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Subject: "bool[] {byte[]}" reported as type in the locals window

In C#, I am calling a method implemented in Managed C++ that returns an array
of booleans. This method in turn calls unto unmanaged C++ code that returns
an unsigned byte array, which is implicitly casted to a bool __gc [].
However, in my client C# app, when I examine this array in the locals window,
it shows "bool[]" as the type of the array and "byte" as the type of each
element. If I try this in Whidbey beta, it shows "bool[] {byte[]}" and "bool
{byte}" as the types.

If I create an array of booleans in my C# program, I only see "bool" in the
name--no "bytes". Am I doing something wrong in treating a boolean array as
a byte array?

Thanks,
-- Chris
Nov 17 '05 #1
2 1183
Chris Wood wrote:
If I create an array of booleans in my C# program, I only see "bool" in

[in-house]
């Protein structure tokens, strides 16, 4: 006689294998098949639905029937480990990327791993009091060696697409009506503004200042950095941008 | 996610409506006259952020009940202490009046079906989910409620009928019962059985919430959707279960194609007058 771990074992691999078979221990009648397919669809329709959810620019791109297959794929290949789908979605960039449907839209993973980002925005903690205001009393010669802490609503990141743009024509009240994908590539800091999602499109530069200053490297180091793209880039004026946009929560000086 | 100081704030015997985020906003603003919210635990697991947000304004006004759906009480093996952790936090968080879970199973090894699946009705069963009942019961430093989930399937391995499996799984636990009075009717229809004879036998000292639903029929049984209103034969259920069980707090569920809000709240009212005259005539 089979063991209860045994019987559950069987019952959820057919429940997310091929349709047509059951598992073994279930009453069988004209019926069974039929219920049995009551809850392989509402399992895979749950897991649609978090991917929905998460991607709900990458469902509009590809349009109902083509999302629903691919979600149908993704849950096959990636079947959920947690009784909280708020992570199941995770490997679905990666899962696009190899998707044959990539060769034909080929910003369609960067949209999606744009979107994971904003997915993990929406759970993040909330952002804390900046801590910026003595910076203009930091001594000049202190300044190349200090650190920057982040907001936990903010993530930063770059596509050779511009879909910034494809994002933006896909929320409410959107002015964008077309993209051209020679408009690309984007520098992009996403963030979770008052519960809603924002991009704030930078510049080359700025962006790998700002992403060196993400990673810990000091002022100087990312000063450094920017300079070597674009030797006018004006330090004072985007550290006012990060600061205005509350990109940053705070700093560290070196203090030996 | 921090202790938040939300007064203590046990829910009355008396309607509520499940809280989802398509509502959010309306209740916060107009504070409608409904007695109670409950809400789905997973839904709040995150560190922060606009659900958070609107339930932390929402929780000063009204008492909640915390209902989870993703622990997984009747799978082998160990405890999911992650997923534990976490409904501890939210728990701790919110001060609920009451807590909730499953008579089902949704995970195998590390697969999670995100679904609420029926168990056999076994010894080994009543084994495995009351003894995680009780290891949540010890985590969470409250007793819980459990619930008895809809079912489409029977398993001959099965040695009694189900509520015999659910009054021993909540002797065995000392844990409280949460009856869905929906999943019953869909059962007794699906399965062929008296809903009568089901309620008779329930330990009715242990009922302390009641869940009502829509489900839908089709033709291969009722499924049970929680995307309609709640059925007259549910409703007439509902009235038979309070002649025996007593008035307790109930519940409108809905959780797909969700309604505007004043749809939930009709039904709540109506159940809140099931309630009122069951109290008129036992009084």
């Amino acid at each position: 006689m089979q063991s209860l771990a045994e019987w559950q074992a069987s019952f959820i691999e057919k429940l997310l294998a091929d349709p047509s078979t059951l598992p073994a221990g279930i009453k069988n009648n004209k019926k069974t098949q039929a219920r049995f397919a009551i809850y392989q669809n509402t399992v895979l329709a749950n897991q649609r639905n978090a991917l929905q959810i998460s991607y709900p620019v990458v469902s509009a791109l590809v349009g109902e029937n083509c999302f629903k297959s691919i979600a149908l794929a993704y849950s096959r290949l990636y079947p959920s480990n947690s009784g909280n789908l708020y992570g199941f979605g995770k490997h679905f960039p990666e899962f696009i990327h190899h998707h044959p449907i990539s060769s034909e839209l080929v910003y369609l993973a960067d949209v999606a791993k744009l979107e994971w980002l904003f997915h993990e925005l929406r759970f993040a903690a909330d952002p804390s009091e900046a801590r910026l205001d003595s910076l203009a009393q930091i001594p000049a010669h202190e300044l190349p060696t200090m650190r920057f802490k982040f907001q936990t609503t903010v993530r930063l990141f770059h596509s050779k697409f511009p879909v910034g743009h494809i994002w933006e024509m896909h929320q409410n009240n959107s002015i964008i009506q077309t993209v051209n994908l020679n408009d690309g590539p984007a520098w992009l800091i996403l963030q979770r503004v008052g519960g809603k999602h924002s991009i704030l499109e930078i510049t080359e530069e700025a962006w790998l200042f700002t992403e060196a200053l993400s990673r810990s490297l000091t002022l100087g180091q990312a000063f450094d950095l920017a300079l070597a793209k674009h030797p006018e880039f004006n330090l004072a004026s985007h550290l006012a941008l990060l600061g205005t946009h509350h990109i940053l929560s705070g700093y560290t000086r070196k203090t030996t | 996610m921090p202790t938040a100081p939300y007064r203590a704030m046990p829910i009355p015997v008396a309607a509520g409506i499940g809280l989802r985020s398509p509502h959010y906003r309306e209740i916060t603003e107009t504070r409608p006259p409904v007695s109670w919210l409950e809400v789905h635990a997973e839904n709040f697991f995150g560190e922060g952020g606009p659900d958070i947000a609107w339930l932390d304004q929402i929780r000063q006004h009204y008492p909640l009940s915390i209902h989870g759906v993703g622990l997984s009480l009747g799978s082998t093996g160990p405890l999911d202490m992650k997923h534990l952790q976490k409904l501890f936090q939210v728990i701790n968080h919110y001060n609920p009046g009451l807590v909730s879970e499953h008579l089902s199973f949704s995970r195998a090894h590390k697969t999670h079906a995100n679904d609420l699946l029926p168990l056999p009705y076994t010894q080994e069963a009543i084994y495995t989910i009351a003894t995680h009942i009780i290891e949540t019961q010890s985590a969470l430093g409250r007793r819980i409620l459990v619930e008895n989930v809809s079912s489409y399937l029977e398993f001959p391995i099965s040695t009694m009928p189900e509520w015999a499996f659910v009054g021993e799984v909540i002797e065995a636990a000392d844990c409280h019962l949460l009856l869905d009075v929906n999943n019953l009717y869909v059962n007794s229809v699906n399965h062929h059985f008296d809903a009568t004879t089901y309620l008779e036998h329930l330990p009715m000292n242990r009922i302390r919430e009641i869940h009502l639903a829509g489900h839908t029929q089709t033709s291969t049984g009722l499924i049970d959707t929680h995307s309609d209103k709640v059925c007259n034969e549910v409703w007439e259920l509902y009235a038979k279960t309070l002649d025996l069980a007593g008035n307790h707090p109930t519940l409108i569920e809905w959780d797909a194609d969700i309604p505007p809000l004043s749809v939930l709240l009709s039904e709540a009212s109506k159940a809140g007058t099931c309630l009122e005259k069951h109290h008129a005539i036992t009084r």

the name--no "bytes". Am I doing something wrong in treating a boolean
array as a byte array?


The statement "implicitly casted to a bool __gc []" is very suspicious.
Would you mind sharing an example that does this?

Because a "bool __nogc []" and "bool __gc []" are very different data
structures in C++, the only way to safely convert between them is to write
code that does so (i.e. write a for loop).

--
Brandon Bray, Visual C++ Compiler http://blogs.msdn.com/branbray/
This posting is provided AS IS with no warranties, and confers no rights.

Nov 17 '05 #2
Chris Wood wrote:
Everything appears to work fine when I do this, it's just that the
debugger displays the data type as "byte" for each element, rather than
"bool".


That's because the type is actually bool. The difference is between dynamic
type and static type. The dynamic type of an object never changes. Every
object is tagged so that the CLR (and thus the debugger) can tell what the
real type is.

This program demonstrates that idea:

#using <mscorlib.dll>
using namespace System;

bool ReadBools() __gc []
{
unsigned char buffer __gc [] = new unsigned char __gc [3];
return buffer;
}

int main() {
Object* o = ReadBools();
Console::WriteLine(o);
}

It's also worth noting that while the compiler is allowing the conversion,
it really shouldn't be doing that. The code is unverifiable.

--
Brandon Bray, Visual C++ Compiler http://blogs.msdn.com/branbray/
This posting is provided AS IS with no warranties, and confers no rights.

Nov 17 '05 #3

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